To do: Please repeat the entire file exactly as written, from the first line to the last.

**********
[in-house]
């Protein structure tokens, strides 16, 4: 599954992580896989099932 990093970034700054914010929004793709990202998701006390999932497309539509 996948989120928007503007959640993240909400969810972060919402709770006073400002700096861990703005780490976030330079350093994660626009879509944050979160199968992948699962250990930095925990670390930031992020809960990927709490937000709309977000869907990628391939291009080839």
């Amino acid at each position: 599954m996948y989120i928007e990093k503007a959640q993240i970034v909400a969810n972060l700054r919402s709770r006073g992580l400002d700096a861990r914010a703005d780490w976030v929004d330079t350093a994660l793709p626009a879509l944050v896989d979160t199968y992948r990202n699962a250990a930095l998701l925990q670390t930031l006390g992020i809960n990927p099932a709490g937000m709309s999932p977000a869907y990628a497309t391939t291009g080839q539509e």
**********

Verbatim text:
[in-house]
């Protein structure tokens, strides 16, 4: 599954992580896989099932 990093970034700054914010929004793709990202998701006390999932497309539509 996948989120928007503007959640993240909400969810972060919402709770006073400002700096861990703005780490976030330079350093994660626009879509944050979160199968992948699962250990930095925990670390930031992020809960990927709490937000709309977000869907990628391939291009080839």
């Amino acid at each position: 599954m996948y989120i928007e990093k503007a959640q993240i970034v909400a969810n972060l700054r919402s709770r006073g992580l400002d700096a861990r914010a703005d780490w976030v929004d330079t350093a994660l793709p626009a879509l944050v896989d979160t199968y992948r990202n699962a250990a930095l998701l925990q670390t930031l006390g992020i809960n990927p099932a709490g937000m709309s999932p977000a869907y990628a497309t391939t291009g080839q539509e």